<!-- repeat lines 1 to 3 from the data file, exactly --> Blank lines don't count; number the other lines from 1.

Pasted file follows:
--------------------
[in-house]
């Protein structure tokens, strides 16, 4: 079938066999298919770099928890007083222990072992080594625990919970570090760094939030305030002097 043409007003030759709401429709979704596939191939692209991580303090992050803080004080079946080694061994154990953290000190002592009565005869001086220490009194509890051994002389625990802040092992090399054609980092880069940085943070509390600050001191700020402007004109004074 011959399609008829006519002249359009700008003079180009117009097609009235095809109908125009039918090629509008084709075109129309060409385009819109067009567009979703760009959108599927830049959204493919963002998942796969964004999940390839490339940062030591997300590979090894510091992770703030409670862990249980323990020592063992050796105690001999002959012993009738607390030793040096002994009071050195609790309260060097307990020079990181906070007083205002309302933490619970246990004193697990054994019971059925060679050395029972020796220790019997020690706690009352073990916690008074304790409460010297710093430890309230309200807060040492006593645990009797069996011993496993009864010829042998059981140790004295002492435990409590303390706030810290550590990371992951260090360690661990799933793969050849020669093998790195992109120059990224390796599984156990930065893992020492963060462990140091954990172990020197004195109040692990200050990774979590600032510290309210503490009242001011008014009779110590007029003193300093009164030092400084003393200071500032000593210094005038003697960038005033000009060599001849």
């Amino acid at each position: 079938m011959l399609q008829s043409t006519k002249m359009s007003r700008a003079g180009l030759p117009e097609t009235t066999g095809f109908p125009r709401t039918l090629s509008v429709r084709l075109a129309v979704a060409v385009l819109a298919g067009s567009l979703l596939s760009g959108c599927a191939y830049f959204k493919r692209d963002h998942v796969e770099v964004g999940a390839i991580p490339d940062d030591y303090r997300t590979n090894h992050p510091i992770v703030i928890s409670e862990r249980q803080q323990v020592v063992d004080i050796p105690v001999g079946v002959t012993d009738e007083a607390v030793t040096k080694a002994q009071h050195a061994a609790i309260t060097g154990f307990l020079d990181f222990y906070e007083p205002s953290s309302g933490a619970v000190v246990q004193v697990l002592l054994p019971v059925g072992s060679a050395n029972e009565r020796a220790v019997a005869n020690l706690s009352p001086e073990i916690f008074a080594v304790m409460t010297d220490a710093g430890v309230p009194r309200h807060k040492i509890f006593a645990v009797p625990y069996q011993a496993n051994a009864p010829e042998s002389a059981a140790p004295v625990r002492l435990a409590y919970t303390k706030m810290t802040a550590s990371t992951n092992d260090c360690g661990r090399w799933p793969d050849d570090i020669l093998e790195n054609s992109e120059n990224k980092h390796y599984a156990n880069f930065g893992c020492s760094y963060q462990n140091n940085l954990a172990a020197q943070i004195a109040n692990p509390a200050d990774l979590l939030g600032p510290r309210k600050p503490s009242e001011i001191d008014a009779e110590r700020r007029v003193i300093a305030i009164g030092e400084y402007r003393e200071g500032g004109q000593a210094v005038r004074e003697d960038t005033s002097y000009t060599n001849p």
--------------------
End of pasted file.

[in-house]
């Protein structure tokens, strides 16, 4: 079938066999298919770099928890007083222990072992080594625990919970570090760094939030305030002097 043409007003030759709401429709979704596939191939692209991580303090992050803080004080079946080694061994154990953290000190002592009565005869001086220490009194509890051994002389625990802040092992090399054609980092880069940085943070509390600050001191700020402007004109004074 011959399609008829006519002249359009700008003079180009117009097609009235095809109908125009039918090629509008084709075109129309060409385009819109067009567009979703760009959108599927830049959204493919963002998942796969964004999940390839490339940062030591997300590979090894510091992770703030409670862990249980323990020592063992050796105690001999002959012993009738607390030793040096002994009071050195609790309260060097307990020079990181906070007083205002309302933490619970246990004193697990054994019971059925060679050395029972020796220790019997020690706690009352073990916690008074304790409460010297710093430890309230309200807060040492006593645990009797069996011993496993009864010829042998059981140790004295002492435990409590303390706030810290550590990371992951260090360690661990799933793969050849020669093998790195992109120059990224390796599984156990930065893992020492963060462990140091954990172990020197004195109040692990200050990774979590600032510290309210503490009242001011008014009779110590007029003193300093009164030092400084003393200071500032000593210094005038003697960038005033000009060599001849």
């Amino acid at each position: 079938m011959l399609q008829s043409t006519k002249m359009s007003r700008a003079g180009l030759p117009e097609t009235t066999g095809f109908p125009r709401t039918l090629s509008v429709r084709l075109a129309v979704a060409v385009l819109a298919g067009s567009l979703l596939s760009g959108c599927a191939y830049f959204k493919r692209d963002h998942v796969e770099v964004g999940a390839i991580p490339d940062d030591y303090r997300t590979n090894h992050p510091i992770v703030i928890s409670e862990r249980q803080q323990v020592v063992d004080i050796p105690v001999g079946v002959t012993d009738e007083a607390v030793t040096k080694a002994q009071h050195a061994a609790i309260t060097g154990f307990l020079d990181f222990y906070e007083p205002s953290s309302g933490a619970v000190v246990q004193v697990l002592l054994p019971v059925g072992s060679a050395n029972e009565r020796a220790v019997a005869n020690l706690s009352p001086e073990i916690f008074a080594v304790m409460t010297d220490a710093g430890v309230p009194r309200h807060k040492i509890f006593a645990v009797p625990y069996q011993a496993n051994a009864p010829e042998s002389a059981a140790p004295v625990r002492l435990a409590y919970t303390k706030m810290t802040a550590s990371t992951n092992d260090c360690g661990r090399w799933p793969d050849d570090i020669l093998e790195n054609s992109e120059n990224k980092h390796y599984a156990n880069f930065g893992c020492s760094y963060q462990n140091n940085l954990a172990a020197q943070i004195a109040n692990p509390a200050d990774l979590l939030g600032p510290r309210k600050p503490s009242e001011i001191d008014a009779e110590r700020r007029v003193i300093a305030i009164g030092e400084y402007r003393e200071g500032g004109q000593a210094v005038r004074e003697d960038t005033s002097y000009t060599n001849p």